"The Highest Degree of Communion Possible": Initial Reflections on the Windsor Report 2004
Wondra, Ellen K., Anglican Theological Review
The Lambeth Commission on Communion's Windsor Report 2004, released in October 2004, analyzes the current situation of sustained controversy and makes numerous recommendations as to how the Anglican Communion can restructure itself in order to preserve "the highest degree of communion possible." Beyond its recommendations for dealing with the events that prompted the appointment of the Commission, the Windsor Report proposes strengthening the "Instruments of Unity" in a way that would, it is hoped, limit the amount of divisiveness in future controversies. However, these proposals pose significant theological and ecclesiological problems: they attempt to curtail the work of the Holy Spirit in leading the church into all truth, and they give too much weight to agreement in a church that has cherished and promoted diversity of theology and practice in all but the most important areas of the faith.
On October 18, 2004, the Anglican Communion released the Windsor Report 2004, the report of the Lambeth Commission on Communion, formed by the Archbishop of Canterbury in response to the situation that has developed in the Anglican Communion in the wake of decisions in the Anglican Church of Canada and the Episcopal Church relative to homosexuality, and the decisions of a number of provinces to declare they are now or may soon be no longer in communion with the Diocese of New Westminster or the Episcopal Church. The Lambeth Commissions charge was specifically not to consider issues of human sexuality as such, but rather to focus on how Anglican churches might maintain "the highest degree of communion possible"1 in what is a serious and widespread situation of conflict.
The Windsor Report has numerous recommendations. The headline grabbers are three invitations:
1) The Episcopal Church has been "invited" to make a statement of regret for the damage it has done to the Communion in consecrating Bishop Eugene Robinson.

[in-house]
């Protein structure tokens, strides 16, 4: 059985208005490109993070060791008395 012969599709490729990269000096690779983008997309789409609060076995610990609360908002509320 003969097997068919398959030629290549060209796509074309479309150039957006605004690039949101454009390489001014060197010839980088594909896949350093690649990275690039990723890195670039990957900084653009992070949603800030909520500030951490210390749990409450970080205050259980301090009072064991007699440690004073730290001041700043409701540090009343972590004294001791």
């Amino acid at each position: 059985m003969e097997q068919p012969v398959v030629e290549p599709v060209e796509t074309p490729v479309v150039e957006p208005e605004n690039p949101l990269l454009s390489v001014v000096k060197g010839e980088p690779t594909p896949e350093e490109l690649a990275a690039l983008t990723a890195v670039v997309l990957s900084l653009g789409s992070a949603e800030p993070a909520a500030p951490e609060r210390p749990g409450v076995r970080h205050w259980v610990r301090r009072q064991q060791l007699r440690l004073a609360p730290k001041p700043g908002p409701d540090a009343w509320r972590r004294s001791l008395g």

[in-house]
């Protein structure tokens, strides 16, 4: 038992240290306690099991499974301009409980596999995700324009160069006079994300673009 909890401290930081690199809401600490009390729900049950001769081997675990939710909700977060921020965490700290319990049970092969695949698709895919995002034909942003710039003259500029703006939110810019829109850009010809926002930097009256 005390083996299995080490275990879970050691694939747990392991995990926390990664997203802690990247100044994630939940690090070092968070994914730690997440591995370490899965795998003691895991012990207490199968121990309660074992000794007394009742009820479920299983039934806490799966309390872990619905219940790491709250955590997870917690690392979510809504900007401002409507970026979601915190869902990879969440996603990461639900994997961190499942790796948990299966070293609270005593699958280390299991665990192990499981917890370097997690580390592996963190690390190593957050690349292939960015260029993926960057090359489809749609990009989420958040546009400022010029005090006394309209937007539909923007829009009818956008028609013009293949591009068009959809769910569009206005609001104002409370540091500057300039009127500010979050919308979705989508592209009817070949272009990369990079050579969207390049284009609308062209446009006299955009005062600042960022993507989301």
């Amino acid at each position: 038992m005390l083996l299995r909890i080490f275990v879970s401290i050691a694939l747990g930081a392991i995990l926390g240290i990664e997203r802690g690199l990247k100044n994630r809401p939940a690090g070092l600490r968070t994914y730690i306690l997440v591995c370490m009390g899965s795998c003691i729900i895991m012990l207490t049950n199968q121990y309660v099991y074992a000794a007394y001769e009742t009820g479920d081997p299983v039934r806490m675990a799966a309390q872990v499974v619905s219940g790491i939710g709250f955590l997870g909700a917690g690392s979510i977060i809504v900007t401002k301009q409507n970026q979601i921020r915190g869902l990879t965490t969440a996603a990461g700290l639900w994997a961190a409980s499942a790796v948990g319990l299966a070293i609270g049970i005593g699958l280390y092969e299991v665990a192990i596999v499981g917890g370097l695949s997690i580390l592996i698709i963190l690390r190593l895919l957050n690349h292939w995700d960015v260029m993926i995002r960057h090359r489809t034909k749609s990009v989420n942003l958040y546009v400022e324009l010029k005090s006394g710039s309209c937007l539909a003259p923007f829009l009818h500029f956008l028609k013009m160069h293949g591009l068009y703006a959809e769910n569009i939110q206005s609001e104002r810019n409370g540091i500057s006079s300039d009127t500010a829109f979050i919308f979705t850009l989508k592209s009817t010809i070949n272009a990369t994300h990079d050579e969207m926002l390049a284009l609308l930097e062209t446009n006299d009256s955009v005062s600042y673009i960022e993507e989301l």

2) The Diocese of New Westminster, the Anglican Church of Canada, and the Episcopal Church have been "invited" to make a similar statement of regret for authorizing same-sex blessings.
3) Various conservative elements have been "invited" to make statements of regret for the damage they have done to the Communion by escalating rhetoric and by uncanonical crossing of diocesan boundaries.
In all three cases, there is also an "invitation" to enter into a moratorium on all such future acts.2 These "invitations" have teeth. The Report both declines to speculate, and also notes that in any situation of conflict among human groups or organizations, there are approximately four options, in escalating degrees of seriousness: mediation and arbitration; removal of invitation to attend important meetings as participants; invitations to attend these same meetings as observers only; and finally revocation of membership (para. 157).
These are serious matters. They require a great deal of careful thought, diligent prayer, and sustained though difficult discussion and debate. More important than the headline grabbers, however, are some of the other more general recommendations that both indicate a particular view of the church and also propose how the church might go about embodying that view. That is what I will focus on: changes in ecclesiology and ecclesial practice that require very careful consideration not only to assess the benefits of such changes, but also to assess what they may cost. These have to do with fundamental perennial tensions in our understanding of church-tensions between unity and diversity, and between autonomy and communion. Along with these is always the question of who and what has what kind of authority. These are tensions that must be held for any ecclesiology to be sound theologically, and also for it actually to work in practice.
The Windsor Report deals with these tensions and the underlying questions of authority by giving clear priority to unity over diversity, to community over autonomy, and to the centralization of authority at the international level, as well as to various bishops and colleges of bishops. …